The male tiger has been observed watching over the juveniles and bringing them dead prey for sustenance, as they are unable to hunt for themselves.
The mother of the four 8-month-old cubs died at Panna Tiger Reserve in northern Madhya Pradesh on May 15, Hindustan Times reported. The reserve’s field director, Uttam Sharma, said that forest department officials located the tigress’s cubs and saw that they’d been taken under the wing of a male—known as P243—just two days after her death.
The reserve is investigating the cause of the mother’s death.
“The forest department observed the [male] tiger and the cubs for a month between May 20 and June 20 by setting up cameras in the territory of cubs, and found that the tiger killed animals and left [food] for the cubs,” Sharma explained.
A study of camera trap pictures and videos revealed that P243, while roaming to hunt prey alone, did not leave the cubs’ territory for longer than two days at a time. He made all kills away from their immediate territory and brought the dead prey back.
The forest department collected photo evidence of two major kills—vital sustenance for the 50-kilogram cubs that need to bulk up to 80 or 90 kilograms by the time they turn 1. On May 21, P243 killed a sambar and shared the carcass with the cubs; on June 6, he killed a cow a short distance from their territory and again shared the meal.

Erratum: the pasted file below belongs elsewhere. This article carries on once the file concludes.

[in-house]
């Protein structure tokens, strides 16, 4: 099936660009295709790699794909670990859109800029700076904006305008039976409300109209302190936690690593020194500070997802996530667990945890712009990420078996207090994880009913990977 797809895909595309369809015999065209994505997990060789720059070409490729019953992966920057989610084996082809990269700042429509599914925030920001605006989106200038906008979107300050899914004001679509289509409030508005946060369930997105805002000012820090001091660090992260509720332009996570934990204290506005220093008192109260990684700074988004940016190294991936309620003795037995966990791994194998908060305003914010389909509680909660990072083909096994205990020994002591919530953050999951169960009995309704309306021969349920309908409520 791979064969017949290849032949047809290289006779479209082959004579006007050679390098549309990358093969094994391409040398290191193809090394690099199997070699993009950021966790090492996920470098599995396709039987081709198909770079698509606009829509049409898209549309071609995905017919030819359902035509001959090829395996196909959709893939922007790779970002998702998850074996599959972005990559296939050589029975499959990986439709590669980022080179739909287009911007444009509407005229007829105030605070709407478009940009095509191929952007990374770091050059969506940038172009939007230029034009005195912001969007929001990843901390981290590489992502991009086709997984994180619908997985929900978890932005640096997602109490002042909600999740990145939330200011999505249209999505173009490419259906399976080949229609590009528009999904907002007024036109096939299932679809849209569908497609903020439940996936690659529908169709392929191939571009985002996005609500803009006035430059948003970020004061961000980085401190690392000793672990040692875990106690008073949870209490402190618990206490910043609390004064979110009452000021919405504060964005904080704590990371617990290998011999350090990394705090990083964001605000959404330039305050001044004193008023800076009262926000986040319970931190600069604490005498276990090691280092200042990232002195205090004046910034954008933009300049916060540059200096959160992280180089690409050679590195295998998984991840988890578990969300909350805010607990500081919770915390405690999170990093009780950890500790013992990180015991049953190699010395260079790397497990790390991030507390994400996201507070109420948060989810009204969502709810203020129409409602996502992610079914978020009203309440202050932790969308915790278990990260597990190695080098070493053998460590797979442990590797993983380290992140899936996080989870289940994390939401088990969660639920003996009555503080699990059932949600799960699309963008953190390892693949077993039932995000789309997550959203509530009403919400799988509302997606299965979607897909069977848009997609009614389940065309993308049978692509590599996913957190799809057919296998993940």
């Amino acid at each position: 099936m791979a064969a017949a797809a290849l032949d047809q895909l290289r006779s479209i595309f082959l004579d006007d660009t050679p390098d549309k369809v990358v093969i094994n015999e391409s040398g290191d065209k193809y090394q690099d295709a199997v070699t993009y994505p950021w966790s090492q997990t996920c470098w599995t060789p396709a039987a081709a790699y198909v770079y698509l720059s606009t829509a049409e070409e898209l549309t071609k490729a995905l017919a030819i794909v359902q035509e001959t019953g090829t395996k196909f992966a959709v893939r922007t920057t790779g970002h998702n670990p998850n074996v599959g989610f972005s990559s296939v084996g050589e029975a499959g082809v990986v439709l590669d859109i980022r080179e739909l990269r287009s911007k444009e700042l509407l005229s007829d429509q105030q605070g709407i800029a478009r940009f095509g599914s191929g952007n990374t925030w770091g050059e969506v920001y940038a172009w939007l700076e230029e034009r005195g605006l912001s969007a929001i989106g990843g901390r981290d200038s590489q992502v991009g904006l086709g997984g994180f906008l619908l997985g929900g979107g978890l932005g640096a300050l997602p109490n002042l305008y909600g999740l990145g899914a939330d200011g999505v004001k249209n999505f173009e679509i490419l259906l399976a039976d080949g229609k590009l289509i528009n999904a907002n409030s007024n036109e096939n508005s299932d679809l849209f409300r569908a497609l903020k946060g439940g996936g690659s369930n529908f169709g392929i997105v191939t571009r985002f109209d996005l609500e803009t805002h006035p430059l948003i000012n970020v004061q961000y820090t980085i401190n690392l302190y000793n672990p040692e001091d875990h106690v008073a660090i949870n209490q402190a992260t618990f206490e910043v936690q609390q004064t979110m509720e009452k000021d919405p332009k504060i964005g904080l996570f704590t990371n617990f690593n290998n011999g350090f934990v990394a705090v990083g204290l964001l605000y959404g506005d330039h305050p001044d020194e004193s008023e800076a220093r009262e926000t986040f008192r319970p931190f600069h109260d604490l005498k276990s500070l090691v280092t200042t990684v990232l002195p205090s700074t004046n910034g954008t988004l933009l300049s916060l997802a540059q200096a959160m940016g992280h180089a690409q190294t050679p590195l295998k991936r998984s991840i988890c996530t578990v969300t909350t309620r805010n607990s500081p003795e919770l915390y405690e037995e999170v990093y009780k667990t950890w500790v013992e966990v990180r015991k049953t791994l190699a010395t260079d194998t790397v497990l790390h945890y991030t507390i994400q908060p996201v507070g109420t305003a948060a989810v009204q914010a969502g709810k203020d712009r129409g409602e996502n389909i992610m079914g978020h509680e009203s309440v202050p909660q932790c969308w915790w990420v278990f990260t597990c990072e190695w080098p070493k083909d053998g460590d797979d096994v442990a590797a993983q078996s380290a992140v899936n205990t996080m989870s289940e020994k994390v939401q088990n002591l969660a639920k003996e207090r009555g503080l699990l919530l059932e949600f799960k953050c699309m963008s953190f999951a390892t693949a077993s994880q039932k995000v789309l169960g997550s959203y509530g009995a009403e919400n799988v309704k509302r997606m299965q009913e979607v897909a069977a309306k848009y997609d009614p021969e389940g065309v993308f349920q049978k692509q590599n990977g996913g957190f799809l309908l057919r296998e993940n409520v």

Experts are marveling at the male tiger’s rare nurturing behavior.
“Such a phenomenon was seen in Ranthambore many years ago, but is a rarest one,” SK Mandol, former chief warden of the forest, explained. Mandol believes the forest department should continue to monitor the male tiger’s behavior.
On May 22, the reserve revealed on Twitter that the male tiger had been radio collared for round-the-clock monitoring to ensure the safety of the cubs. Data gleaned from this will “open up new paradigms in tiger biology and raising orphan cubs in [the] wild,” they posted.
Alok Kumar, principal chief conservator of forest wildlife, said that while the next few months are crucial for learning survival skills, the four cubs are currently healthy and making good progress in the wild.
“They don’t seem to be stressed, instead they are playful and quite active,” Kumar said. “All four cubs are staying and roaming together.”